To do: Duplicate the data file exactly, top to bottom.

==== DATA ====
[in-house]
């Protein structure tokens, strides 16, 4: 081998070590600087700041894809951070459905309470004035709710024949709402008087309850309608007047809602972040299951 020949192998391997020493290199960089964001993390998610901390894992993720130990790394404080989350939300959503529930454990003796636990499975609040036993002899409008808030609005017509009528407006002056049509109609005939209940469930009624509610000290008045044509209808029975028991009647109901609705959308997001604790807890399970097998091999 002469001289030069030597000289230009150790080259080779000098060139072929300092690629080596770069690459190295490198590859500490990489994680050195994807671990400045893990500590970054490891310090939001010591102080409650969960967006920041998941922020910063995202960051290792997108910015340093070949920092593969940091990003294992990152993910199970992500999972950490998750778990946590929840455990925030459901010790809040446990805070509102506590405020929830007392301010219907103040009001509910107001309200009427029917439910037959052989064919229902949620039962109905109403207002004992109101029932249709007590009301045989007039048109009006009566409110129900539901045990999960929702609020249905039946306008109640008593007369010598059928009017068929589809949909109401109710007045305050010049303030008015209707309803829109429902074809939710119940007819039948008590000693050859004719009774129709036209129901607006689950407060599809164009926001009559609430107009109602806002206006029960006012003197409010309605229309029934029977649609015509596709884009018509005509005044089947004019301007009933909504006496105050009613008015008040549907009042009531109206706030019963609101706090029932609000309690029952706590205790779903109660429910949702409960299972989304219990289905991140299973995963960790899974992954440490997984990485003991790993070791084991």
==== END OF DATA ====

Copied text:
[in-house]
């Protein structure tokens, strides 16, 4: 081998070590600087700041894809951070459905309470004035709710024949709402008087309850309608007047809602972040299951 020949192998391997020493290199960089964001993390998610901390894992993720130990790394404080989350939300959503529930454990003796636990499975609040036993002899409008808030609005017509009528407006002056049509109609005939209940469930009624509610000290008045044509209808029975028991009647109901609705959308997001604790807890399970097998091999 002469001289030069030597000289230009150790080259080779000098060139072929300092690629080596770069690459190295490198590859500490990489994680050195994807671990400045893990500590970054490891310090939001010591102080409650969960967006920041998941922020910063995202960051290792997108910015340093070949920092593969940091990003294992990152993910199970992500999972950490998750778990946590929840455990925030459901010790809040446990805070509102506590405020929830007392301010219907103040009001509910107001309200009427029917439910037959052989064919229902949620039962109905109403207002004992109101029932249709007590009301045989007039048109009006009566409110129900539901045990999960929702609020249905039946306008109640008593007369010598059928009017068929589809949909109401109710007045305050010049303030008015209707309803829109429902074809939710119940007819039948008590000693050859004719009774129709036209129901607006689950407060599809164009926001009559609430107009109602806002206006029960006012003197409010309605229309029934029977649609015509596709884009018509005509005044089947004019301007009933909504006496105050009613008015008040549907009042009531109206706030019963609101706090029932609000309690029952706590205790779903109660429910949702409960299972989304219990289905991140299973995963960790899974992954440490997984990485003991790993070791084991």